Neuropediatrics 2011; 42(04): 163-166
DOI: 10.1055/s-0031-1287771
Short Communication
Georg Thieme Verlag KG Stuttgart · New York

Progressive Atrophy of the Cerebrum in 2 Japanese Sisters with Microcephaly with Simplified Gyri and Enlarged Extraaxial Space

M. Hirose
1  Department of Pediatrics, Tohoku University School of Medicine, Sendai, Japan
,
K. Haginoya
1  Department of Pediatrics, Tohoku University School of Medicine, Sendai, Japan
2  Department of Pediatric Neurology, Takuto Rehabilitation Center for Children, Sendai, Japan
,
H. Yokoyama
3  Department of Nursing, Yamagata University Faculty of Medicine, Yamagata, Japan
,
A. Kikuchi
1  Department of Pediatrics, Tohoku University School of Medicine, Sendai, Japan
,
N. Hino-Fukuyo
1  Department of Pediatrics, Tohoku University School of Medicine, Sendai, Japan
,
M. Munakata
1  Department of Pediatrics, Tohoku University School of Medicine, Sendai, Japan
,
M. Uematsu
1  Department of Pediatrics, Tohoku University School of Medicine, Sendai, Japan
,
K. Iinuma
4  Ishinomaki Red Cross Hospital, Ishinomaki, Japan
,
M. Kato
5  Department of Pediatrics, Yamagata University Faculty of Medicine, Yamagata, Japan
,
T. Yamamoto
6  Tokyo Women’s Medical University Institute for Integrated Medical Sciences, Tokyo, Japan
,
S. Tsuchiya
1  Department of Pediatrics, Tohoku University School of Medicine, Sendai, Japan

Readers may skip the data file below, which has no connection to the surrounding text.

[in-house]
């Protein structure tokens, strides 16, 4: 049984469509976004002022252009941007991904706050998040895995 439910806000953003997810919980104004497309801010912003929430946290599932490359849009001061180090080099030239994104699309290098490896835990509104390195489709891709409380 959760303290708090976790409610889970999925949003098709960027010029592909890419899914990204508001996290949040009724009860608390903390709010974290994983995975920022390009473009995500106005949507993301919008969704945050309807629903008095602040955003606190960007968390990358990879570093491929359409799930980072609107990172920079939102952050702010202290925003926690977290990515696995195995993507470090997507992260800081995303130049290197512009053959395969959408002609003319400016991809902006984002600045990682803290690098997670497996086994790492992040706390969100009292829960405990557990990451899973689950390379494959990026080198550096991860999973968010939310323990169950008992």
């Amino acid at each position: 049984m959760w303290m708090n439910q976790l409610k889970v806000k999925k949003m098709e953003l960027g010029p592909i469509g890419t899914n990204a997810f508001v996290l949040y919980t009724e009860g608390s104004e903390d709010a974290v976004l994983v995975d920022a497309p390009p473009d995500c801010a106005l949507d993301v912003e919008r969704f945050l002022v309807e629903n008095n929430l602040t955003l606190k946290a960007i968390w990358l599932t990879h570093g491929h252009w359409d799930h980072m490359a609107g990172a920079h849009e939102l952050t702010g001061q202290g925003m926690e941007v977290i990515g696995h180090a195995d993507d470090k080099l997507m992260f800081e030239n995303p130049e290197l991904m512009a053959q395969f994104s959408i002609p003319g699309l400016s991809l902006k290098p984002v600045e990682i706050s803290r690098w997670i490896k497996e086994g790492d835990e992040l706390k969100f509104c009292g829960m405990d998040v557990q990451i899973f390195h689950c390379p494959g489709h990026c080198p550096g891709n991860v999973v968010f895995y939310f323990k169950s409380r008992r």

› Author Affiliations
Further Information

Publication History

received 25 April 2011

accepted 28 August 2011

Publication Date:
19 September 2011 (online)

Abstract

This is a case report that describes 2 sisters with microcephaly, simplified gyri, and enlarged extraaxial space. Clinical features of the cases include dysmorphic features, congenital microcephaly, failure of postnatal brain growth, neonatal onset of seizures, quadriplegia, and severe psychomotor delay. Neuroradiological imaging demonstrated hypoplasia of bilateral cerebral hemispheres with enlarged extraaxial spaces, simplified gyral patterns without a thickened cortex, hypoplastic corpus callosum, and enlarged lateral ventricles, with a reduction in gray and white matter volume during the prenatal and neonatal periods. Repeat MRI revealed progressive atrophy of the cerebral gray and white matter, with enlarged lateral ventricles, although the sizes of the bilateral basal ganglia, thalamus, and infratentorial structures were relatively preserved. These neuroradiological findings imply that this disease is caused by the gene involved in neuronal and glial proliferation in the ventricular zone and in tangential neuronal migration from the ganglionic eminence. The nature of the progressive degeneration of the hemispheric structures should be clarified.